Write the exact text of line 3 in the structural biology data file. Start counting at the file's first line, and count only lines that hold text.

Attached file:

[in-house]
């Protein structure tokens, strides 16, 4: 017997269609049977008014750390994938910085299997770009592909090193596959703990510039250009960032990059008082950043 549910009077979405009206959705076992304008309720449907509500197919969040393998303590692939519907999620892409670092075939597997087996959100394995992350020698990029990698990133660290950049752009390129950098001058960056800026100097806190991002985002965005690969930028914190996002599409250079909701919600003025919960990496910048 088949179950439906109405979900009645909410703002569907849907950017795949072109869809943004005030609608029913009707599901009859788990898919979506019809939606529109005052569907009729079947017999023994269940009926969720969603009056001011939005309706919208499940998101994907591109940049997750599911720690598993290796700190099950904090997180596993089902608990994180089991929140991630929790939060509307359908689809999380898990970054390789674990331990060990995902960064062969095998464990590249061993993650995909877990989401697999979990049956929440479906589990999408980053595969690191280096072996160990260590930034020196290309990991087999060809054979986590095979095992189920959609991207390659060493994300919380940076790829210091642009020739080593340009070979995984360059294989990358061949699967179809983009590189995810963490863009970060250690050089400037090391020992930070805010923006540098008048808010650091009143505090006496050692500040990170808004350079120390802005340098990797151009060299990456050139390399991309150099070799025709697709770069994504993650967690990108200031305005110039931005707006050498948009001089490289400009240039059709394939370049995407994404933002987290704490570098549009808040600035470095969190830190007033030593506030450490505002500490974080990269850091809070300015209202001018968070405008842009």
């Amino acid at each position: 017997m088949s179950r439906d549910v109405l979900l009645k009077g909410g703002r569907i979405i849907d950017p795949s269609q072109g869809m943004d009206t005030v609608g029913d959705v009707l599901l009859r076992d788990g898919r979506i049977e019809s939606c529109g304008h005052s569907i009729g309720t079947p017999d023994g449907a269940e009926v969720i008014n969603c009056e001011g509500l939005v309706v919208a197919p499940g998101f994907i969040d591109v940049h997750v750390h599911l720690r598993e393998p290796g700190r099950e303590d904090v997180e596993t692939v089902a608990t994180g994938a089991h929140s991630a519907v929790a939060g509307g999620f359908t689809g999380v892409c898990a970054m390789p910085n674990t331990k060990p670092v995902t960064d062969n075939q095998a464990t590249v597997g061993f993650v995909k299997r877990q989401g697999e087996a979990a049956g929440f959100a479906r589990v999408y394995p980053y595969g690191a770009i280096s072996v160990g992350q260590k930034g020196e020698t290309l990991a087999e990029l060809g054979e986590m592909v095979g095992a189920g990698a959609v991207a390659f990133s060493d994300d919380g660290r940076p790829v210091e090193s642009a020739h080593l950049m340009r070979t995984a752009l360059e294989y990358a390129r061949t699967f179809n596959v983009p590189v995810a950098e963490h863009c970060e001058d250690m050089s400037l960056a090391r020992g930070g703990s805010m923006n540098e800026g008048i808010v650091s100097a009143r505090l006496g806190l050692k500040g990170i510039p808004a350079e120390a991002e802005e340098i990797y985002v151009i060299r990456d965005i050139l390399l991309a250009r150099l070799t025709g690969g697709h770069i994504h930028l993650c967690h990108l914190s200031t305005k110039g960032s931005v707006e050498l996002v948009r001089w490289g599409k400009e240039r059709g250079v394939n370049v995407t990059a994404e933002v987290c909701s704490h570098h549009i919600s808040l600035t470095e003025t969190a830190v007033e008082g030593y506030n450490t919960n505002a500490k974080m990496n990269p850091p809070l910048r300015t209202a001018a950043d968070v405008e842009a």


């Amino acid at each position: 017997m088949s179950r439906d549910v109405l979900l009645k009077g909410g703002r569907i979405i849907d950017p795949s269609q072109g869809m943004d009206t005030v609608g029913d959705v009707l599901l009859r076992d788990g898919r979506i049977e019809s939606c529109g304008h005052s569907i009729g309720t079947p017999d023994g449907a269940e009926v969720i008014n969603c009056e001011g509500l939005v309706v919208a197919p499940g998101f994907i969040d591109v940049h997750v750390h599911l720690r598993e393998p290796g700190r099950e303590d904090v997180e596993t692939v089902a608990t994180g994938a089991h929140s991630a519907v929790a939060g509307g999620f359908t689809g999380v892409c898990a970054m390789p910085n674990t331990k060990p670092v995902t960064d062969n075939q095998a464990t590249v597997g061993f993650v995909k299997r877990q989401g697999e087996a979990a049956g929440f959100a479906r589990v999408y394995p980053y595969g690191a770009i280096s072996v160990g992350q260590k930034g020196e020698t290309l990991a087999e990029l060809g054979e986590m592909v095979g095992a189920g990698a959609v991207a390659f990133s060493d994300d919380g660290r940076p790829v210091e090193s642009a020739h080593l950049m340009r070979t995984a752009l360059e294989y990358a390129r061949t699967f179809n596959v983009p590189v995810a950098e963490h863009c970060e001058d250690m050089s400037l960056a090391r020992g930070g703990s805010m923006n540098e800026g008048i808010v650091s100097a009143r505090l006496g806190l050692k500040g990170i510039p808004a350079e120390a991002e802005e340098i990797y985002v151009i060299r990456d965005i050139l390399l991309a250009r150099l070799t025709g690969g697709h770069i994504h930028l993650c967690h990108l914190s200031t305005k110039g960032s931005v707006e050498l996002v948009r001089w490289g599409k400009e240039r059709g250079v394939n370049v995407t990059a994404e933002v987290c909701s704490h570098h549009i919600s808040l600035t470095e003025t969190a830190v007033e008082g030593y506030n450490t919960n505002a500490k974080m990496n990269p850091p809070l910048r300015t209202a001018a950043d968070v405008e842009a």